In The Moon Of Red Ponies (Anglais) Poche – 28 février 2005
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Description du produit
Revue de presse
A gorgeous prose stylist. (Stephen King)
Richly deserves to be described now as one of the finest crime writers America has ever produced. (Daily Mail)
There are not many crime writers about whom one might invoke the name of Zola for comparison, but Burke is very much in that territory. His stamping ground is the Gulf coast, and one of the great strengths of his work has always been the atmospheric background of New Orleans and the bayous. His big, baggy novels are always about much more than the mechanics of the detective plot; his real subject, like the French master, is the human condition, seen in every situation of society. (Independent)
The king of Southern noir. (Daily Mirror)
His lyrical prose, his deep understanding of what makes people behave as they do, and his control of plot and pace are masterly. (Sunday Telegraph)
One of the finest American writers. (Guardian)
When it comes to literate, pungently characterised American crime writing, James Lee Burke has few peers. (Daily Express)
'Of all American crime fiction writers James Lee Burke could be described as the most literary, with his grand themes of redemption and atonement. In this .... Burke addresses the big question of the human potential to do good or evil.' (DAILY MAIL)
'Rich, lyrical narrative, peopled by ghosts and visions ... What he's really writing about, I suspect, is redemption and he does so with passion, skill and a generous heart. Read it and be refreshed.' (Philip Oakes LITERARY REVIEW) --Ce texte fait référence à une édition épuisée ou non disponible de ce titre.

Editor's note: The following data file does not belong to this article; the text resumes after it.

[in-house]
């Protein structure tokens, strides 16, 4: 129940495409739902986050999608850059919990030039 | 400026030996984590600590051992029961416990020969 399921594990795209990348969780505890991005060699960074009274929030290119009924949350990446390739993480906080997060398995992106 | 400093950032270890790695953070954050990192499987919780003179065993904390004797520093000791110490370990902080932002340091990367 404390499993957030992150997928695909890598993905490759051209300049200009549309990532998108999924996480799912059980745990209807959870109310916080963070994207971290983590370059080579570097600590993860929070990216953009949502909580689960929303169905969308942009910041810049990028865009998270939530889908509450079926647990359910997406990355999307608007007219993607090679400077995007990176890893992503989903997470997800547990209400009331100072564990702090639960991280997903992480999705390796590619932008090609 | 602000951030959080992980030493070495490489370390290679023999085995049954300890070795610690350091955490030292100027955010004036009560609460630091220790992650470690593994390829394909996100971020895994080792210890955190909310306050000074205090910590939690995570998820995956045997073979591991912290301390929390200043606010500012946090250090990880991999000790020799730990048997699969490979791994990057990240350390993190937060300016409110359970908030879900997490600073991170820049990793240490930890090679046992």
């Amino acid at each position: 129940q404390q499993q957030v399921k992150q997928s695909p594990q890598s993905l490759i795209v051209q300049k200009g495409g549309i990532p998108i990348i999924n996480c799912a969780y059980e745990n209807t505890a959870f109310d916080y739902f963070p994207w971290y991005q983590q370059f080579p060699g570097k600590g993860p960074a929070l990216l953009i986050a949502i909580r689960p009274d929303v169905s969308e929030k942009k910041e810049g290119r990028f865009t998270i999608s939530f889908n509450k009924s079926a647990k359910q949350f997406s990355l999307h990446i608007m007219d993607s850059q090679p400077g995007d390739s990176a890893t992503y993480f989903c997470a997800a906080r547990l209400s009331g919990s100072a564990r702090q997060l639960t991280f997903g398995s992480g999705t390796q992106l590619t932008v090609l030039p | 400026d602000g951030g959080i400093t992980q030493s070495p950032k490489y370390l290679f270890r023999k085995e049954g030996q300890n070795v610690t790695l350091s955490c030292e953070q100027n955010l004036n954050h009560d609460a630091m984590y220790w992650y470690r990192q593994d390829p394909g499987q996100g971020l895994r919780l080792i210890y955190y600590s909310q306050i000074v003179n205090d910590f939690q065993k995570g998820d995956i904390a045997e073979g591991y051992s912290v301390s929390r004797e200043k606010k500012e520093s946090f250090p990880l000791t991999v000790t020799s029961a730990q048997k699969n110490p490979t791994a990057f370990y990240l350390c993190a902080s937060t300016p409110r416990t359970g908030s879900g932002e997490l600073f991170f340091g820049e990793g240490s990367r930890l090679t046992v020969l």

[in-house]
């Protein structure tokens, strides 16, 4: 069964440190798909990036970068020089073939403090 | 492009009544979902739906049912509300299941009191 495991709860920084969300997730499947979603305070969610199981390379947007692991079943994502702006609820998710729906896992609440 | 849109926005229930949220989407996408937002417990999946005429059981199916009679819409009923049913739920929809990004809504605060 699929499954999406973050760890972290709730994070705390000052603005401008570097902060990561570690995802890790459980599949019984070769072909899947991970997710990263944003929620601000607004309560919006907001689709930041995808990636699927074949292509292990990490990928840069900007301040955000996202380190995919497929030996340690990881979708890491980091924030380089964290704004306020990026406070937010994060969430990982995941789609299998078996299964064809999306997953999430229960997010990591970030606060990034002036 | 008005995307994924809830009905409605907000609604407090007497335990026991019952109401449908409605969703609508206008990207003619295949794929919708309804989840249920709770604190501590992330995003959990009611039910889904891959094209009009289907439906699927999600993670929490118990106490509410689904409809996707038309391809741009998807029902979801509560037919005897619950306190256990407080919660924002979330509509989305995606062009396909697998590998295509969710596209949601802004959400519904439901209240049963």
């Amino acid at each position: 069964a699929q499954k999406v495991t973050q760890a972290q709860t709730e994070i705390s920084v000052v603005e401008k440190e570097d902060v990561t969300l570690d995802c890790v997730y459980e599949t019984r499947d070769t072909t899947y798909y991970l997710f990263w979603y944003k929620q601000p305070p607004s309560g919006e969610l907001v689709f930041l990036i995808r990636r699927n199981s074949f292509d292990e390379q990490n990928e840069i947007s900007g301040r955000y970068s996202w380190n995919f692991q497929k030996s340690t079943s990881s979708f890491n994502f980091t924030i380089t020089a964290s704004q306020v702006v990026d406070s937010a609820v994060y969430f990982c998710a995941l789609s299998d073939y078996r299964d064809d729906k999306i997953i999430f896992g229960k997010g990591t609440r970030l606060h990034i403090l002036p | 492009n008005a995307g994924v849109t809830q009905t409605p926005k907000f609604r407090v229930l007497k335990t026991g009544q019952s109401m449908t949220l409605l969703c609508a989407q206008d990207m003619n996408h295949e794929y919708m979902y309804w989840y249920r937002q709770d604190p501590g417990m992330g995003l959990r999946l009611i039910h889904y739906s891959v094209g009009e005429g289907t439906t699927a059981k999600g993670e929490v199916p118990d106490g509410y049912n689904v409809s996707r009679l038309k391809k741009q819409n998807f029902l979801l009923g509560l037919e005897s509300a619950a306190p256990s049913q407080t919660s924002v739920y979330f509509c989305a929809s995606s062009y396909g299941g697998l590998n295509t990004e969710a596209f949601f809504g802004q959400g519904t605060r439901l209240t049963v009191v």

Présentation de l'éditeur
At the end of BITTERROOT, rodeo cowboy Wyatt Dixon - 'the most dangerous, depraved, twisted and unpredictable human being I ever knew' - was sentenced to sixty years in Deer Lodge Pen for the murder of a biker in the Aryan Brotherhood. Now, one year later, he's out, due to the DA's failure to disclose a piece of evidence. Among his many crimes, Wyatt once tortured Billy Bob's wife, Temple, when she was a cop. Dixon declares to Billy Bob that he's a reformed character and he needs his help in a venture to raise rodeo livestock. But how can Billy Bob believe him?
Meanwhile Johnny American Horse, a possible descendent of Crazy Horse, whose worst offences till now have been the odd bout of drunkenness and a propensity to believe his dreams, is caught carrying a gun. He tells Billy Bob he needs it for protection; in a dream he saw two men coming for him. Sure enough, those men in Johnny's dream are heading West, with Johnny as their target. Soon Johnny's in serious trouble with only one man to turn to, Billy Bob - and Billy Bob finds himself pitched into a complex battle that pits him not only against Wyatt Dixon, but against the very government he has sworn to support.
This is James Lee Burke at his compelling best: a novel defined by stunning plot twists, breathtaking suspense and a cast of unforgettable villains - a combination that has earned Burke outstanding critical praise and a bestselling readership.--Ce texte fait référence à une édition épuisée ou non disponible de ce titre.
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This is by way of excuse for a much lower opinion of Moon of Red Ponies. Now, I have read Burke's earlier work. Rifle toting, mountain loggers and cowboys. Out of work and out of Jail, or in. So I see he might be trying to develop his ex-Ranger hero along the lines of Dave Robicheaux; he hasn't done it yet. No sympathetic Alafair , no Baptiste, no colleagues with some understanding, just Billy Bob and his hot tempered wife against the world.
If you are reading this review to decide on spending the full retail, I say go ahead if you are an experienced Burke reader and want to understand his entire corpus. If you are just starting to read Burke, however, go back and get a copy of Jolie Blon's Bounce, Cadillac Jukebox or even Last Car to Elysian Fields or maybe White Doves, hold off on this one until you are a fan.